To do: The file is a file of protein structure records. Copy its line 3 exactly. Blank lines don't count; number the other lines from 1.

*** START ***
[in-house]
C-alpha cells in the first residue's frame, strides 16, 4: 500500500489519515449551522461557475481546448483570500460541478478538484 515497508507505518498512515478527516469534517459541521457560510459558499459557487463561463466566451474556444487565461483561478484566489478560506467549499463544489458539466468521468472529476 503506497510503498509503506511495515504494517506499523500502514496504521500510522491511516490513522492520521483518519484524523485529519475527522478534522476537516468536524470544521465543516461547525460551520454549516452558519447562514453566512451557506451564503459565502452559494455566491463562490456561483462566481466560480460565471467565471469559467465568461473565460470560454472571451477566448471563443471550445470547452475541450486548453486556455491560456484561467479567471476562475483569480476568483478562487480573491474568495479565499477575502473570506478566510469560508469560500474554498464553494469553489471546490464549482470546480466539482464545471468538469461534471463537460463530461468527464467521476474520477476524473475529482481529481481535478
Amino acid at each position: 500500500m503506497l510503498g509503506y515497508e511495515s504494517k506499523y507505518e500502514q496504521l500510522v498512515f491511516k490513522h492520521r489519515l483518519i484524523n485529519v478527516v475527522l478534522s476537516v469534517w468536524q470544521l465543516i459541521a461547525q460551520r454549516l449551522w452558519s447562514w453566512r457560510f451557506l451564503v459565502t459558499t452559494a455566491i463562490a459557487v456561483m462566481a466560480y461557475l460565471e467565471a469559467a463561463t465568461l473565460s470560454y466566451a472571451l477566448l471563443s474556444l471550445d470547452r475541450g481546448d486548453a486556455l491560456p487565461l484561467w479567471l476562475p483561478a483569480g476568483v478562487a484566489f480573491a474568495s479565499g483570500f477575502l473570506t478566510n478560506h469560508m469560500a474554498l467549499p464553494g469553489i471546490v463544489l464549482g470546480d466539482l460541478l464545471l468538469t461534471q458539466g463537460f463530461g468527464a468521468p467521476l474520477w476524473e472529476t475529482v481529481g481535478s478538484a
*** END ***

Amino acid at each position: 500500500m503506497l510503498g509503506y515497508e511495515s504494517k506499523y507505518e500502514q496504521l500510522v498512515f491511516k490513522h492520521r489519515l483518519i484524523n485529519v478527516v475527522l478534522s476537516v469534517w468536524q470544521l465543516i459541521a461547525q460551520r454549516l449551522w452558519s447562514w453566512r457560510f451557506l451564503v459565502t459558499t452559494a455566491i463562490a459557487v456561483m462566481a466560480y461557475l460565471e467565471a469559467a463561463t465568461l473565460s470560454y466566451a472571451l477566448l471563443s474556444l471550445d470547452r475541450g481546448d486548453a486556455l491560456p487565461l484561467w479567471l476562475p483561478a483569480g476568483v478562487a484566489f480573491a474568495s479565499g483570500f477575502l473570506t478566510n478560506h469560508m469560500a474554498l467549499p464553494g469553489i471546490v463544489l464549482g470546480d466539482l460541478l464545471l468538469t461534471q458539466g463537460f463530461g468527464a468521468p467521476l474520477w476524473e472529476t475529482v481529481g481535478s478538484a